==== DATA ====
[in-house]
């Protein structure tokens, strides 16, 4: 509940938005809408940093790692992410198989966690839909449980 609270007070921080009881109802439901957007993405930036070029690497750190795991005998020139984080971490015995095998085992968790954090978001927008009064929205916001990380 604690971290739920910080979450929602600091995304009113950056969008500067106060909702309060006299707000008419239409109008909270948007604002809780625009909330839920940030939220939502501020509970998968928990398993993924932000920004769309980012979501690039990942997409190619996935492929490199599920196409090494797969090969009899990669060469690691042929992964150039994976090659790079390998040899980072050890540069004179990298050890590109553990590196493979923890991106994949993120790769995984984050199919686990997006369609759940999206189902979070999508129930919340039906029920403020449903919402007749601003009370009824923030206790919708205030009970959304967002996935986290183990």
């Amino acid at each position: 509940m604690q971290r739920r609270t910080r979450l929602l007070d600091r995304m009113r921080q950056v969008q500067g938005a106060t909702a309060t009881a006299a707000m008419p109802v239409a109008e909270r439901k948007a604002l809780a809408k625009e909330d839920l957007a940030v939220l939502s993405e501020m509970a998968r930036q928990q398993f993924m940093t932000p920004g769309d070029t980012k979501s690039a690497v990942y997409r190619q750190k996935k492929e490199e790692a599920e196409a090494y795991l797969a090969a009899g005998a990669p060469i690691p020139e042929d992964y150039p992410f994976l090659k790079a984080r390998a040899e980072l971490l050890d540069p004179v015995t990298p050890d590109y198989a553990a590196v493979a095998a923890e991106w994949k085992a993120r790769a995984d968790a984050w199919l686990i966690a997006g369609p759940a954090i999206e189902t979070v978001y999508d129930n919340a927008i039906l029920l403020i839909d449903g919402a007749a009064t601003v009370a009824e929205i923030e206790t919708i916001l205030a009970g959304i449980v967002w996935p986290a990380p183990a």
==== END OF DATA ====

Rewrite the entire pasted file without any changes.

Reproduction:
[in-house]
């Protein structure tokens, strides 16, 4: 509940938005809408940093790692992410198989966690839909449980 609270007070921080009881109802439901957007993405930036070029690497750190795991005998020139984080971490015995095998085992968790954090978001927008009064929205916001990380 604690971290739920910080979450929602600091995304009113950056969008500067106060909702309060006299707000008419239409109008909270948007604002809780625009909330839920940030939220939502501020509970998968928990398993993924932000920004769309980012979501690039990942997409190619996935492929490199599920196409090494797969090969009899990669060469690691042929992964150039994976090659790079390998040899980072050890540069004179990298050890590109553990590196493979923890991106994949993120790769995984984050199919686990997006369609759940999206189902979070999508129930919340039906029920403020449903919402007749601003009370009824923030206790919708205030009970959304967002996935986290183990």
């Amino acid at each position: 509940m604690q971290r739920r609270t910080r979450l929602l007070d600091r995304m009113r921080q950056v969008q500067g938005a106060t909702a309060t009881a006299a707000m008419p109802v239409a109008e909270r439901k948007a604002l809780a809408k625009e909330d839920l957007a940030v939220l939502s993405e501020m509970a998968r930036q928990q398993f993924m940093t932000p920004g769309d070029t980012k979501s690039a690497v990942y997409r190619q750190k996935k492929e490199e790692a599920e196409a090494y795991l797969a090969a009899g005998a990669p060469i690691p020139e042929d992964y150039p992410f994976l090659k790079a984080r390998a040899e980072l971490l050890d540069p004179v015995t990298p050890d590109y198989a553990a590196v493979a095998a923890e991106w994949k085992a993120r790769a995984d968790a984050w199919l686990i966690a997006g369609p759940a954090i999206e189902t979070v978001y999508d129930n919340a927008i039906l029920l403020i839909d449903g919402a007749a009064t601003v009370a009824e929205i923030e206790t919708i916001l205030a009970g959304i449980v967002w996935p986290a990380p183990a």